Over the past few months on the TransferGo blog we have spotlighted various groups of migrants in the UK. However, we have not written about an interesting aspect of modern culture; language and phrases. In this case funny polish phrases!
Every country’s language is rich in nuance and idioms. Many of those are incredibly descriptive; others become such a part of the language and culture that they remain part of everyday conversation, even when the underlying meaning is lost or no longer relevant.
Recently we wrote about trading with Poland, where we noted that not only do a large number of Polish nationals live in the UK, but a large number of Brits have migrated to Poland to work as well. This article prompted us to think of some of the colourful and rich funny Polish phrases that sound somewhat funny to non-Polish people.
“Do you have a snake in your pocket?”
This phrase is used to describe someone who is considered “cheap” or “tight-fisted” and serves as a possible reason for their not reaching for their cash.
“Divide the skin while it’s still on the bear” – Every culture has a phrase that extolls the virtue of patience. This phrase is the equivalent to “don’t count your chickens before they hatch.”
“When among the crows, caw as the crows do” – This phrase is basically the same as our “When in Rome, do as the Romans”. This is another of the idioms that is found in some form in almost every culture.
“Not my circus, not my monkeys” – This phrase is one of this writer’s personal favourites and basically means “it’s not my problem.”
“I was made into a horse” – It seems that every culture looks for a way to make a situation where they were fooled, taken advantage of, or made to look foolish (“taken for a ride”) sound a little less harsh. This is the Polish version.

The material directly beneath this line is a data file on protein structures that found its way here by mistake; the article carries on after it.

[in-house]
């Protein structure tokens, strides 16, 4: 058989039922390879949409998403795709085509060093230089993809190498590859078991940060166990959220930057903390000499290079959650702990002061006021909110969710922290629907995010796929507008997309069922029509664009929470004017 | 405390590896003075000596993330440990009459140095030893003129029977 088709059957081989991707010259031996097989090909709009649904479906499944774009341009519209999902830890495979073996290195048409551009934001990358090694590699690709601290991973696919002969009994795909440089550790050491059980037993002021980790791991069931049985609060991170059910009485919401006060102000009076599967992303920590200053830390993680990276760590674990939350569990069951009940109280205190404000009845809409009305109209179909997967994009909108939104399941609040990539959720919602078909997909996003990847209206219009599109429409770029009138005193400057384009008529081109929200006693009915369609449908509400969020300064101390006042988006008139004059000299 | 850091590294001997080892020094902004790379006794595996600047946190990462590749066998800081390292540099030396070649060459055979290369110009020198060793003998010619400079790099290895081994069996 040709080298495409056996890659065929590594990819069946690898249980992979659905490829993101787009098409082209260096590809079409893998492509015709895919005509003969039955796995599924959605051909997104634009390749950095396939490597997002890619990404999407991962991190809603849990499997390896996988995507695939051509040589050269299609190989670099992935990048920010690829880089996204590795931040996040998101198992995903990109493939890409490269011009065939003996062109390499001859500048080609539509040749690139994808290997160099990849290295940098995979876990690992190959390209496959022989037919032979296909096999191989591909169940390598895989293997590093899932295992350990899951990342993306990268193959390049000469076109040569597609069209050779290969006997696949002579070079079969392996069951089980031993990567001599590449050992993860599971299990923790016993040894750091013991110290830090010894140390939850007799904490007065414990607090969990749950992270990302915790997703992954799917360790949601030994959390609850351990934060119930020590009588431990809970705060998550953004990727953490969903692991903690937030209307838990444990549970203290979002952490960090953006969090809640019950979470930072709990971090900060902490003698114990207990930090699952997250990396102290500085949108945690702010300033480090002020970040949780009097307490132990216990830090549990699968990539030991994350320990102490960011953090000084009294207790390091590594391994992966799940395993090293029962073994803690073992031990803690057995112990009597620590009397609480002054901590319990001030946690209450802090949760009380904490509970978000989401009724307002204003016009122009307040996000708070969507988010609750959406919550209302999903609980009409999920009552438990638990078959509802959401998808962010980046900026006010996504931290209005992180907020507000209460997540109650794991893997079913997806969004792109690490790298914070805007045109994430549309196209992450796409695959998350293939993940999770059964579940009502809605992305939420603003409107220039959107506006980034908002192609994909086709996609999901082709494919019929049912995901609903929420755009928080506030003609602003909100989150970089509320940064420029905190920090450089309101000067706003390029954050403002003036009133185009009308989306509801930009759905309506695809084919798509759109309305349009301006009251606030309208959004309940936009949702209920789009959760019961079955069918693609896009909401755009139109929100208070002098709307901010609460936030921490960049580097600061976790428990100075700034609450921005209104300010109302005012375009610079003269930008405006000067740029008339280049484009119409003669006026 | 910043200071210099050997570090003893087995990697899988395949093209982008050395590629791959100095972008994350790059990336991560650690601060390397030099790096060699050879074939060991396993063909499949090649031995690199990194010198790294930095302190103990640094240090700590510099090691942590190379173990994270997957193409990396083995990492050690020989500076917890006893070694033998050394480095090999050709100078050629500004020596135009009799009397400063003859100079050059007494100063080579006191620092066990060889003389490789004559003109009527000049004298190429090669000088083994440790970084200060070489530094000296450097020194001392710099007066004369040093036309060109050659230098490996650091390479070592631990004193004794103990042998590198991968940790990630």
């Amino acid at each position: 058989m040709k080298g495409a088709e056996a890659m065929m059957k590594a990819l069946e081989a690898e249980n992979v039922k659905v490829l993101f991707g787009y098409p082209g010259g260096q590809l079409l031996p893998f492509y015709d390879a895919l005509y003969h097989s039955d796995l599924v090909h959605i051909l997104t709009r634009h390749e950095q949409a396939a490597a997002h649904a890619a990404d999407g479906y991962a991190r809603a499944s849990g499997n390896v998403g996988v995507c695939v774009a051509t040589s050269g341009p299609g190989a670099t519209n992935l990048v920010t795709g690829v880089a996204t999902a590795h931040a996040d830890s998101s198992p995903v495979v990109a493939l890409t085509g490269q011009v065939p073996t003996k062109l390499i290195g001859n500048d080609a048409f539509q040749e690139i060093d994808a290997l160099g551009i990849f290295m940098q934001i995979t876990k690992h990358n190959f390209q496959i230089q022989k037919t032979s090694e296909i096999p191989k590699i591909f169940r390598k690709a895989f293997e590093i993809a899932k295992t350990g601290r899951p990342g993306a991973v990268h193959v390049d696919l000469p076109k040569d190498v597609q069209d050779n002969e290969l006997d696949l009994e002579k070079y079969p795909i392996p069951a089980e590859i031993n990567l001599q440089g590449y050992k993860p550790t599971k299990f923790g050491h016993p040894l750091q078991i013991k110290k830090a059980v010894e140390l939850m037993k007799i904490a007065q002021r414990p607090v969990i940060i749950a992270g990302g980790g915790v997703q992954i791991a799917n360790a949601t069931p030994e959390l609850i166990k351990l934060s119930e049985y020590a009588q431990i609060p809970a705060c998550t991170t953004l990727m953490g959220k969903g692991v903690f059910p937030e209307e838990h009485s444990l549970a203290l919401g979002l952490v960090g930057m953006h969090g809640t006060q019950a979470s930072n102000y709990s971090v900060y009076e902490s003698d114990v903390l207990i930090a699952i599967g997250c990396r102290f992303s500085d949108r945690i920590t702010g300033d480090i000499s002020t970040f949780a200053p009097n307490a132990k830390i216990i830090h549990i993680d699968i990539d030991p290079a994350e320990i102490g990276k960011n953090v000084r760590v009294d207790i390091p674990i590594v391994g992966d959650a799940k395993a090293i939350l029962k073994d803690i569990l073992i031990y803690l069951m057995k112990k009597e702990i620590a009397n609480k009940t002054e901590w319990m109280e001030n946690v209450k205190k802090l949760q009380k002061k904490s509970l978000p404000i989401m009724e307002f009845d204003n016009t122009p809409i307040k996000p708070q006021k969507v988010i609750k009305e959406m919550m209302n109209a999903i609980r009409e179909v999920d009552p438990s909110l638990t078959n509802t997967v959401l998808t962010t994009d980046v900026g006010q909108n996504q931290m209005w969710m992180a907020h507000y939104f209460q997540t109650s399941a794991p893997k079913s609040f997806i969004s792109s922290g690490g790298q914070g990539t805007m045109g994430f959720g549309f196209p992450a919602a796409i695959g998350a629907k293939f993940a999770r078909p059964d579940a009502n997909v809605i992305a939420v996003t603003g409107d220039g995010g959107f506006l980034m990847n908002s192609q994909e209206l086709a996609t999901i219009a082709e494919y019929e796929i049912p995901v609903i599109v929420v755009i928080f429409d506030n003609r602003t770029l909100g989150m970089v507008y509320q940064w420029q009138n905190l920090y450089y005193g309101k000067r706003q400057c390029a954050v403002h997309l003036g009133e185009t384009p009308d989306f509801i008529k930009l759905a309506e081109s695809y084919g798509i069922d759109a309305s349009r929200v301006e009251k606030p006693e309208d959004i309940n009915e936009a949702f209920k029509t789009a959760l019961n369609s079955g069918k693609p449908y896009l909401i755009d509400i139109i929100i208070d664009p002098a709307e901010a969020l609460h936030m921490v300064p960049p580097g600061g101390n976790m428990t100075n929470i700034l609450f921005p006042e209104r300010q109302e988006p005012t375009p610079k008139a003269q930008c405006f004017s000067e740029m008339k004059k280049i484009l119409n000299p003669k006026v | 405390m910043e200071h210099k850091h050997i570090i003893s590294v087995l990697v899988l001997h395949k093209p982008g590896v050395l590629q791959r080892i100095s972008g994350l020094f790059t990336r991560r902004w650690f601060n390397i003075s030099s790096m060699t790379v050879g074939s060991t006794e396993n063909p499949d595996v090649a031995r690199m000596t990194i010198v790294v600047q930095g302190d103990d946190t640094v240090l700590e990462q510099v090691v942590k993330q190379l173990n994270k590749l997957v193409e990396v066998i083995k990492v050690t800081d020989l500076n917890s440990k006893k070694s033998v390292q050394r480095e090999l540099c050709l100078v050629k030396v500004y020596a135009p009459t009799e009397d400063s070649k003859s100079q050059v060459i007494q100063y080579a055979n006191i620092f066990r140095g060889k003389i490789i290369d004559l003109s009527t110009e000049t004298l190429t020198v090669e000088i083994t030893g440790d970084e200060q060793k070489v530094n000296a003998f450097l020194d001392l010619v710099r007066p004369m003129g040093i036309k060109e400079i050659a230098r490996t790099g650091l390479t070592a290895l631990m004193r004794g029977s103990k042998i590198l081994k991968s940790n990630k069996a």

“Has flies up his nose” – A very colourful phrase to describe someone that is sulking or angry.
“Don’t call the wolf from the forest” – This is the Polish admonition to not tempt fate.
“Wrap the truth in cotton” – Every culture has people that try to soften the truth or to avoid delivering potentially unpleasant news straight out. Poles call this “wrapping the truth in cotton.”
“Stick you into a bottle” – Many idioms are fairly easy to figure out. This one, which is the equivalent of “pulling your leg”, is not.
“Looking for a hole in the whole” – This is the Polish expression for someone who is overly picky or overly pessimistic.
“Did an elephant stomp on your ear?” – This Polish phrase is used to describe someone such as Florence Foster Jenkins or someone who has no ear for music.
“Throwing peas onto a wall” – This expression is the equivalent of “falling on deaf ears.”
“Put up a good face for a bad game” – Poles, much like the British, have a reputation for being a bit stoic. This is their version on “grin and bear it.”
“Drill a hole in your belly” – This colourful phrase is used to description someone who is bothersome or a pest.
“It’s a roll with butter” – This simply means that a task or situation is easy.
One of the bonuses of working with our customers at TransferGo and business colleagues across the world is learning about different cultures and languages. Changes are you have heard a couple of these funny Polish phrases yourself, or perhaps will find a couple that you think are worthy of adding to your word bank.